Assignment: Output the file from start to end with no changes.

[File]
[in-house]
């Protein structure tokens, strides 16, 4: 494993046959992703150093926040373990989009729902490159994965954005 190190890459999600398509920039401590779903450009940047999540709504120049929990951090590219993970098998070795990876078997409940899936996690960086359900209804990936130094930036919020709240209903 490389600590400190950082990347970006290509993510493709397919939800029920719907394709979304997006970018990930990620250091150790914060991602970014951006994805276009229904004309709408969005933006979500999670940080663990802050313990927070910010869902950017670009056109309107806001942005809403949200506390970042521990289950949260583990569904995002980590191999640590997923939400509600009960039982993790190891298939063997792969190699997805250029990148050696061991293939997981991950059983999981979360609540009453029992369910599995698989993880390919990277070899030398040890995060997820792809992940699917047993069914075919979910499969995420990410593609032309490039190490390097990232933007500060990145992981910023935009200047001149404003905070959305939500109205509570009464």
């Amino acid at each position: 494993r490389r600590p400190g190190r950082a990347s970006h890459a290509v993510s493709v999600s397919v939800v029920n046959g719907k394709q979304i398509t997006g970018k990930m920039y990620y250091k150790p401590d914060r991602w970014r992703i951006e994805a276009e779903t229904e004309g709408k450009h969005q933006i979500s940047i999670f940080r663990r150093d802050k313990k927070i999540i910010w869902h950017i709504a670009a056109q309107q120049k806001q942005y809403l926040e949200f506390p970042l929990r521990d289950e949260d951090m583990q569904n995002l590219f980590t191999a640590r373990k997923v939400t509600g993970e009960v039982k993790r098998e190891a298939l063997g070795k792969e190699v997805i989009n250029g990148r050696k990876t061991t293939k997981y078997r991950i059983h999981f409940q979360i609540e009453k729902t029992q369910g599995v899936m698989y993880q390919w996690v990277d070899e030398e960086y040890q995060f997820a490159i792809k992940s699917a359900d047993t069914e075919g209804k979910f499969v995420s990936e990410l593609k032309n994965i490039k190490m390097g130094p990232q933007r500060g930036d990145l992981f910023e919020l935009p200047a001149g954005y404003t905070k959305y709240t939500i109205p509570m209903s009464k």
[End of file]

[in-house]
């Protein structure tokens, strides 16, 4: 494993046959992703150093926040373990989009729902490159994965954005 190190890459999600398509920039401590779903450009940047999540709504120049929990951090590219993970098998070795990876078997409940899936996690960086359900209804990936130094930036919020709240209903 490389600590400190950082990347970006290509993510493709397919939800029920719907394709979304997006970018990930990620250091150790914060991602970014951006994805276009229904004309709408969005933006979500999670940080663990802050313990927070910010869902950017670009056109309107806001942005809403949200506390970042521990289950949260583990569904995002980590191999640590997923939400509600009960039982993790190891298939063997792969190699997805250029990148050696061991293939997981991950059983999981979360609540009453029992369910599995698989993880390919990277070899030398040890995060997820792809992940699917047993069914075919979910499969995420990410593609032309490039190490390097990232933007500060990145992981910023935009200047001149404003905070959305939500109205509570009464």
């Amino acid at each position: 494993r490389r600590p400190g190190r950082a990347s970006h890459a290509v993510s493709v999600s397919v939800v029920n046959g719907k394709q979304i398509t997006g970018k990930m920039y990620y250091k150790p401590d914060r991602w970014r992703i951006e994805a276009e779903t229904e004309g709408k450009h969005q933006i979500s940047i999670f940080r663990r150093d802050k313990k927070i999540i910010w869902h950017i709504a670009a056109q309107q120049k806001q942005y809403l926040e949200f506390p970042l929990r521990d289950e949260d951090m583990q569904n995002l590219f980590t191999a640590r373990k997923v939400t509600g993970e009960v039982k993790r098998e190891a298939l063997g070795k792969e190699v997805i989009n250029g990148r050696k990876t061991t293939k997981y078997r991950i059983h999981f409940q979360i609540e009453k729902t029992q369910g599995v899936m698989y993880q390919w996690v990277d070899e030398e960086y040890q995060f997820a490159i792809k992940s699917a359900d047993t069914e075919g209804k979910f499969v995420s990936e990410l593609k032309n994965i490039k190490m390097g130094p990232q933007r500060g930036d990145l992981f910023e919020l935009p200047a001149g954005y404003t905070k959305y709240t939500i109205p509570m209903s009464k």